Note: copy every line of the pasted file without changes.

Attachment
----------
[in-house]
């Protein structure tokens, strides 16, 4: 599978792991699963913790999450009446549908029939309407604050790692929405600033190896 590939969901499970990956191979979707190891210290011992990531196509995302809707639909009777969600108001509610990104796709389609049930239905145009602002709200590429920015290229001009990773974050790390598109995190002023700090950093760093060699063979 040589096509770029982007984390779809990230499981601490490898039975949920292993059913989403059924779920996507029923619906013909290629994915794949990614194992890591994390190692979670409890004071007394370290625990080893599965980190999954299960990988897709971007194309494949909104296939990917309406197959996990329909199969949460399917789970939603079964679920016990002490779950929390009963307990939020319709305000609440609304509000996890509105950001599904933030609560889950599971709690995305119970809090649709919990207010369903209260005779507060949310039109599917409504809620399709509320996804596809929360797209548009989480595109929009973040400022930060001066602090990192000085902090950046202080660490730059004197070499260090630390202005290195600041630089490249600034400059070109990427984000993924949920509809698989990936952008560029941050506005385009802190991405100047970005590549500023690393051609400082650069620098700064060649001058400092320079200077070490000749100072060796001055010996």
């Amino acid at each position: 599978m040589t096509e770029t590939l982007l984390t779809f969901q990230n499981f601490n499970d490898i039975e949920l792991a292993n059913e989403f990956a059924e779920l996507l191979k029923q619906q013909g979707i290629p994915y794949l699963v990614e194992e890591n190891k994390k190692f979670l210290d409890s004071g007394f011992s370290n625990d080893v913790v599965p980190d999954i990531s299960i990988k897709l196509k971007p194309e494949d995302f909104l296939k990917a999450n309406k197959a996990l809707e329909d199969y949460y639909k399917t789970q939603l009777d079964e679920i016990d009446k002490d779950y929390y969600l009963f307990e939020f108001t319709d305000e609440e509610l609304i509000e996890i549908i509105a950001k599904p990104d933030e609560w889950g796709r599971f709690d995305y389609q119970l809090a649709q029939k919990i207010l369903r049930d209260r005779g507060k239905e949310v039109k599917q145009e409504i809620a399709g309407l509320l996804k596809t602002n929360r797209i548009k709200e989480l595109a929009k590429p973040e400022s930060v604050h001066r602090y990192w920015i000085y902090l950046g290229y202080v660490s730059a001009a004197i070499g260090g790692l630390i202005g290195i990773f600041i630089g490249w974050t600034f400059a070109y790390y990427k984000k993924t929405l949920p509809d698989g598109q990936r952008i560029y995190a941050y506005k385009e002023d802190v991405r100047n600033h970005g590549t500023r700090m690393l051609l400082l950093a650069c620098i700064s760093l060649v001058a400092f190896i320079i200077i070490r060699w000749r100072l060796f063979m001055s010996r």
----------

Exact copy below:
[in-house]
């Protein structure tokens, strides 16, 4: 599978792991699963913790999450009446549908029939309407604050790692929405600033190896 590939969901499970990956191979979707190891210290011992990531196509995302809707639909009777969600108001509610990104796709389609049930239905145009602002709200590429920015290229001009990773974050790390598109995190002023700090950093760093060699063979 040589096509770029982007984390779809990230499981601490490898039975949920292993059913989403059924779920996507029923619906013909290629994915794949990614194992890591994390190692979670409890004071007394370290625990080893599965980190999954299960990988897709971007194309494949909104296939990917309406197959996990329909199969949460399917789970939603079964679920016990002490779950929390009963307990939020319709305000609440609304509000996890509105950001599904933030609560889950599971709690995305119970809090649709919990207010369903209260005779507060949310039109599917409504809620399709509320996804596809929360797209548009989480595109929009973040400022930060001066602090990192000085902090950046202080660490730059004197070499260090630390202005290195600041630089490249600034400059070109990427984000993924949920509809698989990936952008560029941050506005385009802190991405100047970005590549500023690393051609400082650069620098700064060649001058400092320079200077070490000749100072060796001055010996």
């Amino acid at each position: 599978m040589t096509e770029t590939l982007l984390t779809f969901q990230n499981f601490n499970d490898i039975e949920l792991a292993n059913e989403f990956a059924e779920l996507l191979k029923q619906q013909g979707i290629p994915y794949l699963v990614e194992e890591n190891k994390k190692f979670l210290d409890s004071g007394f011992s370290n625990d080893v913790v599965p980190d999954i990531s299960i990988k897709l196509k971007p194309e494949d995302f909104l296939k990917a999450n309406k197959a996990l809707e329909d199969y949460y639909k399917t789970q939603l009777d079964e679920i016990d009446k002490d779950y929390y969600l009963f307990e939020f108001t319709d305000e609440e509610l609304i509000e996890i549908i509105a950001k599904p990104d933030e609560w889950g796709r599971f709690d995305y389609q119970l809090a649709q029939k919990i207010l369903r049930d209260r005779g507060k239905e949310v039109k599917q145009e409504i809620a399709g309407l509320l996804k596809t602002n929360r797209i548009k709200e989480l595109a929009k590429p973040e400022s930060v604050h001066r602090y990192w920015i000085y902090l950046g290229y202080v660490s730059a001009a004197i070499g260090g790692l630390i202005g290195i990773f600041i630089g490249w974050t600034f400059a070109y790390y990427k984000k993924t929405l949920p509809d698989g598109q990936r952008i560029y995190a941050y506005k385009e002023d802190v991405r100047n600033h970005g590549t500023r700090m690393l051609l400082l950093a650069c620098i700064s760093l060649v001058a400092f190896i320079i200077i070490r060699w000749r100072l060796f063979m001055s010996r």